7. Paranormal Activity is Coming to Town – $149,927
Since the television show ‘Stranger Things’ hit Netflix, more and more people are jumping on the paranormal activity bandwagon, and the government is following suit. The National Park Service is spending almost $150,000 on researching mythical creatures like Bigfoot, Nessie, and invisible sea birds. The Kaweraks Social Science Program, who received the grant, says the objective is to document “knowledge about, experiences with, and beliefs about supernatural phenomenon.” We can only imagine Santa Claus and his elves must be next on the list…
8. Tokyo Embassy Has A Sweet Tooth – $11,445
Last Christmas we gave the State Department our money, but they gave it away to the Tokyo Embassy to spend on candy. Talk about a WHAM! The Embassy purchased almost $12,000 worth of See’s Candies Almond Royals, which are almonds covered in “rich, chewy chocolate caramel made from premium Dutch cocoa.” According to See’s website, 1lb of these chewy delights costs $19.90, that means the embassy received over 575 POUNDS of Almond Royals!
9. #FoodSelfie! – $174,792
Do you have a family member or friend that will probably take a picture of his or her meal before they eat it this holiday season? The National Science Foundation is too! According to The Washington Free Beacon, the agency is “spending roughly $175,000 on an anti-obesity study that involves taking pictures of food before obese people consume it.” The study hopes to help individuals recognize the less healthful behaviors of food.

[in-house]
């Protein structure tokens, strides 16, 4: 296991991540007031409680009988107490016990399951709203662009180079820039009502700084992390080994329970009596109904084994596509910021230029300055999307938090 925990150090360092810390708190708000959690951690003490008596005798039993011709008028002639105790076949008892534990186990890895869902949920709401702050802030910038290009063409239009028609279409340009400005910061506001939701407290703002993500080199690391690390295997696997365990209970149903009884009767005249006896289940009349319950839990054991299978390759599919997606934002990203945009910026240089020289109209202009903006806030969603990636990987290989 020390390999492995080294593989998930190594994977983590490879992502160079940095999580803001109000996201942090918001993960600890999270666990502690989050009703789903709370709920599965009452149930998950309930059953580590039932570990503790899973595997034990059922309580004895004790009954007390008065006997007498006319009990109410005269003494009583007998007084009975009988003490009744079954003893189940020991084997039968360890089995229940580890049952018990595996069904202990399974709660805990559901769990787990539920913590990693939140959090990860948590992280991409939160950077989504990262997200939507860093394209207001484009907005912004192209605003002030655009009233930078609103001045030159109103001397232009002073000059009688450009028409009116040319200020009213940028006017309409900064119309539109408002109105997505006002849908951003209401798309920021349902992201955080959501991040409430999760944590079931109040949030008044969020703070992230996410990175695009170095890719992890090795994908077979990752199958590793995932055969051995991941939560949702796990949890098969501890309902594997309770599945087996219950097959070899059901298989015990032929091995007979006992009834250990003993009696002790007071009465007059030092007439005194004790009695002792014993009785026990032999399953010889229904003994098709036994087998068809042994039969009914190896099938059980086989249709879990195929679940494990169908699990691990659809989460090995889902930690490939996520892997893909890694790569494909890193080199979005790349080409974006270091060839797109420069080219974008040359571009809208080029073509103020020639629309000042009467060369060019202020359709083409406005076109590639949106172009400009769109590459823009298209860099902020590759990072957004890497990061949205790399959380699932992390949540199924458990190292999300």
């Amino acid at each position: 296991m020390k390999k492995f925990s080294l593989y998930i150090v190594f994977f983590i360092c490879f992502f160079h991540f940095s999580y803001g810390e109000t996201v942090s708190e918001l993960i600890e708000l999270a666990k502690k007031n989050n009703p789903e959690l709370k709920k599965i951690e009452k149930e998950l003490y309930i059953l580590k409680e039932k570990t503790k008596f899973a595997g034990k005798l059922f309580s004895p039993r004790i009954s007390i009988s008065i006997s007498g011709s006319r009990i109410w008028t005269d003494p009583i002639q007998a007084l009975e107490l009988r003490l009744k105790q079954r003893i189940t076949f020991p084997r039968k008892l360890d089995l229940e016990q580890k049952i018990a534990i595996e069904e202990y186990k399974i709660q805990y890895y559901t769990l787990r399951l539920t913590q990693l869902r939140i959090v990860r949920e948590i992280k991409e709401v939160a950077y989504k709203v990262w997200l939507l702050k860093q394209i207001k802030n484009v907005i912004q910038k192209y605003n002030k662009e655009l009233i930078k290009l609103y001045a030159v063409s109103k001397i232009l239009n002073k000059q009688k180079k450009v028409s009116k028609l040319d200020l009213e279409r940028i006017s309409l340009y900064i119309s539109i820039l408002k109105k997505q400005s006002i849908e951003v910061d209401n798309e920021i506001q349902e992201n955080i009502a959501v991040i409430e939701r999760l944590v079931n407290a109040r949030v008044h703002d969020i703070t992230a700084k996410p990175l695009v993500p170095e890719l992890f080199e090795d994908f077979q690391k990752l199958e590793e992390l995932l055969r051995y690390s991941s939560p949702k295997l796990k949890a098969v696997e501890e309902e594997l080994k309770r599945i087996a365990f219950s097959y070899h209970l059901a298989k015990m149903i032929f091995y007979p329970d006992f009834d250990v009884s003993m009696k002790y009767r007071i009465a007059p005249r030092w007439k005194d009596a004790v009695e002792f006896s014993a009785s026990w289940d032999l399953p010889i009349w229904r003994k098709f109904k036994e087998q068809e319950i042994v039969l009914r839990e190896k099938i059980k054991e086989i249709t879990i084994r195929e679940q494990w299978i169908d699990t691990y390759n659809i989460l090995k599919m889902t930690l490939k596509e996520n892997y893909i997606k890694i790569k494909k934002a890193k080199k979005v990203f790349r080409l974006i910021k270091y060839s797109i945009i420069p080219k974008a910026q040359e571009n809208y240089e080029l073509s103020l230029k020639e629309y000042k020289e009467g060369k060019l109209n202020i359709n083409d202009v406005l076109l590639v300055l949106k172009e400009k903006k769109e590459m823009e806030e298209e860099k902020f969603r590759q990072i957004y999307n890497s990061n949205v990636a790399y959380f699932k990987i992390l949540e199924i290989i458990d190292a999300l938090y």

10. Jeeves, Would You Be a Dear and Pick Me Up Some Caviar and Truffles? – $86,210
If you’re one of the lucky ones who made it to a fancy Christmas party this year, you may come across a couple high class items like caviar and truffles. Known for being some of the most expensive food items in the world, the federal government nevertheless is subsidizing both. According to Senator Jeff Fake’s Wastebook, the USDA is spending $86,000 on the luxury foods, $34,210 was awarded to a truffle farm in Delaware through the specialty crop block grant, and $52,000 was awarded to the Chippewa Indians of Lake Superior to study products including caviar, that sells there for $8 a pound. Hopefully the USDA’s Christmas party isn’t as luxurious as their spending!
11. Blue(s) Christmas in Bosnia – $8,285
With over 79 recording since 1978, “Blue Christmas” is one of the most popular Christmas songs ever recorded. The most popular version though is Elvis Presley’s, bringing country and blues into the Christmas music scene. That could be why the State Department is funding a blues and rock festival in Bosnia and Herzegovina. A $8,285 grant was awarded to the festival that brought U.S. artists to the country to celebrate blues and its origins. It’s safe to say that taxpayers will have a blue Christmas after hearing about this!
12. More Cowbell at the Birthday Party – $85,000
A composer named John Adams received his Christmas present from taxpayers a little early this year. Celebrating his 70th birthday, the Grammy winner and Harvard graduate had a three-week birthday celebration thrown by the San Francisco Symphony Chorus. The $85,000 grant awarded to the symphony by the National Endowment of the Arts featured John Adams himself as well as other musical guests. The symphony, boasting over 10,000 donors could have easily afforded this celebration on their own. John Adams thanks you, gracious taxpayers, for your holiday spirit.
We hope you enjoyed this year’s 12 Days of Waste. We wish you and your family a Merry Christmas and a Happy New Year.